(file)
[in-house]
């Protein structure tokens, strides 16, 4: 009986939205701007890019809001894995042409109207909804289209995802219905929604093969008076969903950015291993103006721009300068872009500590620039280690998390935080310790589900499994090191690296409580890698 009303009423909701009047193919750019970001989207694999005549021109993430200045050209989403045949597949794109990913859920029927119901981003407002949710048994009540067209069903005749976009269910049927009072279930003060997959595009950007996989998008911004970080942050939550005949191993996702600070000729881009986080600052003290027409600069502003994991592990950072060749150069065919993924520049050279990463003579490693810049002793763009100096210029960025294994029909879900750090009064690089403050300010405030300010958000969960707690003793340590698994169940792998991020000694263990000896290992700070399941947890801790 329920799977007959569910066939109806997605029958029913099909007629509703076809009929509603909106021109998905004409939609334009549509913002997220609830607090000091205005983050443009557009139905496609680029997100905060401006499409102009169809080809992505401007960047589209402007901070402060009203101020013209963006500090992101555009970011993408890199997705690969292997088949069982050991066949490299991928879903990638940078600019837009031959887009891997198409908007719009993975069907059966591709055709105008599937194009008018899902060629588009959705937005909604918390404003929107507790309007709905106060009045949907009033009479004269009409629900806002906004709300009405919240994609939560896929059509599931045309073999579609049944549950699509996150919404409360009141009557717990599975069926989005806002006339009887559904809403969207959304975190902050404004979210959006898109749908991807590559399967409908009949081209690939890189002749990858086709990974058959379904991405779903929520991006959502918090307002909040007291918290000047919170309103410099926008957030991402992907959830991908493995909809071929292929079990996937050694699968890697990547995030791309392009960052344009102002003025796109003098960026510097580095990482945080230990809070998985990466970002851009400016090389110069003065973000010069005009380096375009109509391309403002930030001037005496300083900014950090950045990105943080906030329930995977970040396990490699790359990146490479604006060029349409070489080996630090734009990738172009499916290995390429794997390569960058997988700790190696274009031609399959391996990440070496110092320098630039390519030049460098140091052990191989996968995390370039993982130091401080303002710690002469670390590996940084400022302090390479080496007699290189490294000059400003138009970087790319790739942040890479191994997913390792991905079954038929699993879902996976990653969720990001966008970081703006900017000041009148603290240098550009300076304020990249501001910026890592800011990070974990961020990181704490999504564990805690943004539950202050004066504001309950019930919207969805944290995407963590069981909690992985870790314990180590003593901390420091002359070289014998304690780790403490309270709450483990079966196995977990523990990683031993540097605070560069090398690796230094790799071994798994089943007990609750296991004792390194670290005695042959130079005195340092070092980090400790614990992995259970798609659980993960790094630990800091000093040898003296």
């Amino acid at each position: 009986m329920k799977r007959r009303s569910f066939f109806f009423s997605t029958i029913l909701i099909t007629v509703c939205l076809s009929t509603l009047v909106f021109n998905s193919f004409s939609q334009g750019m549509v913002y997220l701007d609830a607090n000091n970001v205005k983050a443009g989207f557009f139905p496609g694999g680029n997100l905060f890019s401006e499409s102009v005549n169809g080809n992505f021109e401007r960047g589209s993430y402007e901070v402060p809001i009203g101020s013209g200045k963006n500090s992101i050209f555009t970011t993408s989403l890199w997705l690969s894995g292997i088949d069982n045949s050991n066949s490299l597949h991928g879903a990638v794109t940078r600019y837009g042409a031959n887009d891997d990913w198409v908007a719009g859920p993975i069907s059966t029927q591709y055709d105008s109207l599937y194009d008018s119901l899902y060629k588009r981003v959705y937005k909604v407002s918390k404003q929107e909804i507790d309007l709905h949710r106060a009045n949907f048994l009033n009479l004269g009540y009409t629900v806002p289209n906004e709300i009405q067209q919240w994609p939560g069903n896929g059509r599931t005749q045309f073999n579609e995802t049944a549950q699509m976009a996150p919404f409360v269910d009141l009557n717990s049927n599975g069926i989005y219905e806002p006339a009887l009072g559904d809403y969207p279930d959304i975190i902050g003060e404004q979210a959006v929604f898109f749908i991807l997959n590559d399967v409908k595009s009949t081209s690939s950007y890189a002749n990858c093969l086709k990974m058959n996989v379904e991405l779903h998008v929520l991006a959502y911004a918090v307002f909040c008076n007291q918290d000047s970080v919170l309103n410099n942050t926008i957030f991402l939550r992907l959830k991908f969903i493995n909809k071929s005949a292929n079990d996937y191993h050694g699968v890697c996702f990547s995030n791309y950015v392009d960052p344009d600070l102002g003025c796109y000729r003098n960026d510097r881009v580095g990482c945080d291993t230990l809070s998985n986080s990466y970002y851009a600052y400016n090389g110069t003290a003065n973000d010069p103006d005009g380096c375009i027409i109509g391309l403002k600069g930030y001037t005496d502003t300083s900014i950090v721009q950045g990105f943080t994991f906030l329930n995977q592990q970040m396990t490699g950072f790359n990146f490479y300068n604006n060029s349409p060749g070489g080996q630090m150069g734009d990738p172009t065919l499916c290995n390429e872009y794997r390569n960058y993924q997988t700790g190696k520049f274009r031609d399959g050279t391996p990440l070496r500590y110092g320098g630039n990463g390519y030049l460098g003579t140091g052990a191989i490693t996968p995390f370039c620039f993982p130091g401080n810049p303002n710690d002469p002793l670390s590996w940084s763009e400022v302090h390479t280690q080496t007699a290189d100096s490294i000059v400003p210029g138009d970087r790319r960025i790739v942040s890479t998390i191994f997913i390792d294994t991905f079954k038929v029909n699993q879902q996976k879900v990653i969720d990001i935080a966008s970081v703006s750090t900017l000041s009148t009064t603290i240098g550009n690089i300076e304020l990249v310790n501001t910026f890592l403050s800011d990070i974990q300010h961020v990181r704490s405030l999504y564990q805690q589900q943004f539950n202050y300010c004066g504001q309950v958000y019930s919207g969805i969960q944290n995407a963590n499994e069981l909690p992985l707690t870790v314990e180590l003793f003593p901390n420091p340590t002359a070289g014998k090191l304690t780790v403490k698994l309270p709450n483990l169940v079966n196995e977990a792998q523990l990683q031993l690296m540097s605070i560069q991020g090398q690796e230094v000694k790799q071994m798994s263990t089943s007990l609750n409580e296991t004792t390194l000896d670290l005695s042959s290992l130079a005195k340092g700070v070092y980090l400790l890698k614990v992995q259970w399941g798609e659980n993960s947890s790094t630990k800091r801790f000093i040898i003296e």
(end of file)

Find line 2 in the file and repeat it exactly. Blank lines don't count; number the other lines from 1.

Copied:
């Protein structure tokens, strides 16, 4: 009986939205701007890019809001894995042409109207909804289209995802219905929604093969008076969903950015291993103006721009300068872009500590620039280690998390935080310790589900499994090191690296409580890698 009303009423909701009047193919750019970001989207694999005549021109993430200045050209989403045949597949794109990913859920029927119901981003407002949710048994009540067209069903005749976009269910049927009072279930003060997959595009950007996989998008911004970080942050939550005949191993996702600070000729881009986080600052003290027409600069502003994991592990950072060749150069065919993924520049050279990463003579490693810049002793763009100096210029960025294994029909879900750090009064690089403050300010405030300010958000969960707690003793340590698994169940792998991020000694263990000896290992700070399941947890801790 329920799977007959569910066939109806997605029958029913099909007629509703076809009929509603909106021109998905004409939609334009549509913002997220609830607090000091205005983050443009557009139905496609680029997100905060401006499409102009169809080809992505401007960047589209402007901070402060009203101020013209963006500090992101555009970011993408890199997705690969292997088949069982050991066949490299991928879903990638940078600019837009031959887009891997198409908007719009993975069907059966591709055709105008599937194009008018899902060629588009959705937005909604918390404003929107507790309007709905106060009045949907009033009479004269009409629900806002906004709300009405919240994609939560896929059509599931045309073999579609049944549950699509996150919404409360009141009557717990599975069926989005806002006339009887559904809403969207959304975190902050404004979210959006898109749908991807590559399967409908009949081209690939890189002749990858086709990974058959379904991405779903929520991006959502918090307002909040007291918290000047919170309103410099926008957030991402992907959830991908493995909809071929292929079990996937050694699968890697990547995030791309392009960052344009102002003025796109003098960026510097580095990482945080230990809070998985990466970002851009400016090389110069003065973000010069005009380096375009109509391309403002930030001037005496300083900014950090950045990105943080906030329930995977970040396990490699790359990146490479604006060029349409070489080996630090734009990738172009499916290995390429794997390569960058997988700790190696274009031609399959391996990440070496110092320098630039390519030049460098140091052990191989996968995390370039993982130091401080303002710690002469670390590996940084400022302090390479080496007699290189490294000059400003138009970087790319790739942040890479191994997913390792991905079954038929699993879902996976990653969720990001966008970081703006900017000041009148603290240098550009300076304020990249501001910026890592800011990070974990961020990181704490999504564990805690943004539950202050004066504001309950019930919207969805944290995407963590069981909690992985870790314990180590003593901390420091002359070289014998304690780790403490309270709450483990079966196995977990523990990683031993540097605070560069090398690796230094790799071994798994089943007990609750296991004792390194670290005695042959130079005195340092070092980090400790614990992995259970798609659980993960790094630990800091000093040898003296």